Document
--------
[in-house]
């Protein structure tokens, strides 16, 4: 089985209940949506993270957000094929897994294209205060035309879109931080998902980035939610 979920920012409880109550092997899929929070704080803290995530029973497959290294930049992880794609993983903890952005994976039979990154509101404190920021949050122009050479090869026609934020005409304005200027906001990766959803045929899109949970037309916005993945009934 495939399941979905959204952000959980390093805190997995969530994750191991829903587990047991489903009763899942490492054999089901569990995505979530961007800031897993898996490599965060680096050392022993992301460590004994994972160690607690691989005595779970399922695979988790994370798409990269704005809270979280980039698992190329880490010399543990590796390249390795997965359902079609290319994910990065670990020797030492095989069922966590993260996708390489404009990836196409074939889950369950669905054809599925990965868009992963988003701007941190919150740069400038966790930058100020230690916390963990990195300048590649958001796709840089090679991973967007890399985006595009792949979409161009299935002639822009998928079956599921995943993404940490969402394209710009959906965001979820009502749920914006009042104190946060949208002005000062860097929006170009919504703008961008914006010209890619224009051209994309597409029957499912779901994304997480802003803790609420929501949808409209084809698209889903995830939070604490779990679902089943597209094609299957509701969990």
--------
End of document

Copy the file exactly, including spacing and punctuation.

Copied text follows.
[in-house]
């Protein structure tokens, strides 16, 4: 089985209940949506993270957000094929897994294209205060035309879109931080998902980035939610 979920920012409880109550092997899929929070704080803290995530029973497959290294930049992880794609993983903890952005994976039979990154509101404190920021949050122009050479090869026609934020005409304005200027906001990766959803045929899109949970037309916005993945009934 495939399941979905959204952000959980390093805190997995969530994750191991829903587990047991489903009763899942490492054999089901569990995505979530961007800031897993898996490599965060680096050392022993992301460590004994994972160690607690691989005595779970399922695979988790994370798409990269704005809270979280980039698992190329880490010399543990590796390249390795997965359902079609290319994910990065670990020797030492095989069922966590993260996708390489404009990836196409074939889950369950669905054809599925990965868009992963988003701007941190919150740069400038966790930058100020230690916390963990990195300048590649958001796709840089090679991973967007890399985006595009792949979409161009299935002639822009998928079956599921995943993404940490969402394209710009959906965001979820009502749920914006009042104190946060949208002005000062860097929006170009919504703008961008914006010209890619224009051209994309597409029957499912779901994304997480802003803790609420929501949808409209084809698209889903995830939070604490779990679902089943597209094609299957509701969990």